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Old 03-25-2010, 01:37 PM   #99
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Now correct me if I'm wrong, but I always thought the difference in BBQ and/or smoking was in the type of wood used. Having lived in KCMO I am quite a fan of what they do there (I think hickory). Someone there told me in Texas they tended toward Mesquite. Like I said please correct me. Of course those are the possible traditional woods. Many others were prevalent at the plethora of establishments. I tried almost all of them.

Having said that: The KCMO BBQ is much like what was detailed above by utee, with the exception that it is served with lots of sauce, which I enjoy but prefer on the side.

I would give a finger from my left hand for some Pit Beans from The Martin City Smoke Stack.
I can't speak for other areas of the country, but here in Central Texas, BBQ = smoking, they're the same thing. It's also called "low and slow" or "indirect" cooking. You can use many different wood species. Oak is most common because it's cheap, plentiful, and makes great BBQ. Fruit woods like apple and cherry make excellent BBQ as well, but are less common down here and consequently more expensive. Hickory/pecan is also common and plentiful down here, I'll often mix in some of it along with the oak if I have some handy.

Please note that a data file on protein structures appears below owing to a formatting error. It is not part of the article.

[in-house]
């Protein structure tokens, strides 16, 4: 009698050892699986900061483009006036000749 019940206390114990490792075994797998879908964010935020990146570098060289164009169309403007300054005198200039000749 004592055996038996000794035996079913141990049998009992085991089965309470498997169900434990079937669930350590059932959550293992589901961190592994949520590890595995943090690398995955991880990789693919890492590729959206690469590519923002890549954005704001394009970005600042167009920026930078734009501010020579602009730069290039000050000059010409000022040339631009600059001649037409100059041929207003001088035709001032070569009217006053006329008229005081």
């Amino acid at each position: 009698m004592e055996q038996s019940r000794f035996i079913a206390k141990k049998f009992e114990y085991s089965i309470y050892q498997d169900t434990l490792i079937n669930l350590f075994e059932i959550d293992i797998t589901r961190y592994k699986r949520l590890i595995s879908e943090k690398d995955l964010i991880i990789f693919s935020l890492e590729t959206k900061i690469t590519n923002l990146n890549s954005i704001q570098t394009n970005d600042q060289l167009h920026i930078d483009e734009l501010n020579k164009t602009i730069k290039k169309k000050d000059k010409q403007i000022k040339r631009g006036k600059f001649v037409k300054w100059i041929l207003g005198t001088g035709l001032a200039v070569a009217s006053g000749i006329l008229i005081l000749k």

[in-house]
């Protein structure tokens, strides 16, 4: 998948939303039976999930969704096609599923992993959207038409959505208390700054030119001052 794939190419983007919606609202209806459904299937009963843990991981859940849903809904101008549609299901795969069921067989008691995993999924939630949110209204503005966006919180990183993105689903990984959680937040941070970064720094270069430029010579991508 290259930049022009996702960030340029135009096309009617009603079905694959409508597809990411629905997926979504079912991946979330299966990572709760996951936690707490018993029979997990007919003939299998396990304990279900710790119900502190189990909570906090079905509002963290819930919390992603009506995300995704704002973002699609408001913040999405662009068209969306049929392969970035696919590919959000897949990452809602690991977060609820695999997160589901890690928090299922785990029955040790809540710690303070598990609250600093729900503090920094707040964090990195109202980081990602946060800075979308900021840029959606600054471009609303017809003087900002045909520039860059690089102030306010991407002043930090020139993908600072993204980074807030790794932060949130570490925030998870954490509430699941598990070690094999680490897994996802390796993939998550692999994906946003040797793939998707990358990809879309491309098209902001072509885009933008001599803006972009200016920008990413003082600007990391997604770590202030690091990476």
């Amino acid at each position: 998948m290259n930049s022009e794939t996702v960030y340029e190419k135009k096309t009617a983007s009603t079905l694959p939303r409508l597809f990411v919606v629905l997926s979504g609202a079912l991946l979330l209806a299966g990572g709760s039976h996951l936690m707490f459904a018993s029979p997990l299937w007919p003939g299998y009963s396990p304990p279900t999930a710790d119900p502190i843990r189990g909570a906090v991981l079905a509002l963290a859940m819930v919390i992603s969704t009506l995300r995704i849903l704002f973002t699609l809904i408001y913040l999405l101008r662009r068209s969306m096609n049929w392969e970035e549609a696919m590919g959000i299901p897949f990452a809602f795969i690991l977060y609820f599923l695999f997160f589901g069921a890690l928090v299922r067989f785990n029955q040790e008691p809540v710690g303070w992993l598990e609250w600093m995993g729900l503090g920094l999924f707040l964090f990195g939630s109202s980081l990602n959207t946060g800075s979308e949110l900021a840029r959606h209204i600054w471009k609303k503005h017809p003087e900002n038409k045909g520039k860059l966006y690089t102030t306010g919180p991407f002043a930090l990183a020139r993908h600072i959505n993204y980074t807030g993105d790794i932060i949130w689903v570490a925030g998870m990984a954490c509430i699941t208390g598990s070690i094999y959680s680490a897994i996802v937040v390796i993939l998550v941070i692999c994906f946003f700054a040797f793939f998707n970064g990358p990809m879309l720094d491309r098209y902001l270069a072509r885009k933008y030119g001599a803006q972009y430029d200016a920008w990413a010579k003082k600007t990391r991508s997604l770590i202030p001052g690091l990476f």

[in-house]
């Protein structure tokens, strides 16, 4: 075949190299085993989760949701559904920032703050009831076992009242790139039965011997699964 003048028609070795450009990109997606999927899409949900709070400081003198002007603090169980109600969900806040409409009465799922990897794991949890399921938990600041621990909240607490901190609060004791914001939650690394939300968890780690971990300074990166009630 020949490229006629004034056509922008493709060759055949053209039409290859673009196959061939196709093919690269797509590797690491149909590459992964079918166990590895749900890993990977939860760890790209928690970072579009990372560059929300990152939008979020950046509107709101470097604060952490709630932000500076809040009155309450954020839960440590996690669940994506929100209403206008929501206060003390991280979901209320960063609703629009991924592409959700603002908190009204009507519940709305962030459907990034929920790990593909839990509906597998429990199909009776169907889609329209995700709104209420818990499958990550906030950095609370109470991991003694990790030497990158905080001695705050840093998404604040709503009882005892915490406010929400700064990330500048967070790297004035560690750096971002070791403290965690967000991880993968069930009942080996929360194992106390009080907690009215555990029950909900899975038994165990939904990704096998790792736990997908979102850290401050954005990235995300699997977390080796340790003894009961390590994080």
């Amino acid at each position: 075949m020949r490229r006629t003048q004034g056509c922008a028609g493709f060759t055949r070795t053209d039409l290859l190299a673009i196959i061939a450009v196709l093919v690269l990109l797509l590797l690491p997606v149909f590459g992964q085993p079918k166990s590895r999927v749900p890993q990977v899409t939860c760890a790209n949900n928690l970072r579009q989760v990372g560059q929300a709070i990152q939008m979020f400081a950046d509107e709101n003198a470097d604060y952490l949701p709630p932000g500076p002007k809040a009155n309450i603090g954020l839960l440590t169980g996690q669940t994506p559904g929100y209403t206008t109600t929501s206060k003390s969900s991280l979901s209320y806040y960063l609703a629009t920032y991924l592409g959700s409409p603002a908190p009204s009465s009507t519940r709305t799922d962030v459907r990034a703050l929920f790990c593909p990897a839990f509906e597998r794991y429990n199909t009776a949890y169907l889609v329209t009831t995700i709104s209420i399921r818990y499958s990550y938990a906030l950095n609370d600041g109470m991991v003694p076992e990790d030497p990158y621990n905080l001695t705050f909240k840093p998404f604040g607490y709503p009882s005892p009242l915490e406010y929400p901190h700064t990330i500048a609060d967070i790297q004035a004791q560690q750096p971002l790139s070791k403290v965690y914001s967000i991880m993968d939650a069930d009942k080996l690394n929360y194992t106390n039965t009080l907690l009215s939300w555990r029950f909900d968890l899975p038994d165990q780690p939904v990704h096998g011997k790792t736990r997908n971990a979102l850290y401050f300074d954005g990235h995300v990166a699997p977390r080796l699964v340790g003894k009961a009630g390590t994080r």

Some people use mesquite, but in my experience it burns too hot and too fast to be good for smoking meats, so I don't ever use it for that purpose. However, I do enjoy direct-grilling over mesquite coals. Mesquite has a strong flavor and a little goes a long way, so it is best saved for the quick cook times of grilling rather than the long and slow smoking process-- just my opinion of course, and when it comes to BBQ, EVERYBODY has one...

-Marcus
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Old 03-25-2010, 01:48 PM   #100
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Wink Everyone knows how to back up their rig, right?

Ideally, Frank will be parked where VT sits in this picture, Paul will be on the other side, and Carl will be stretched out in front of both.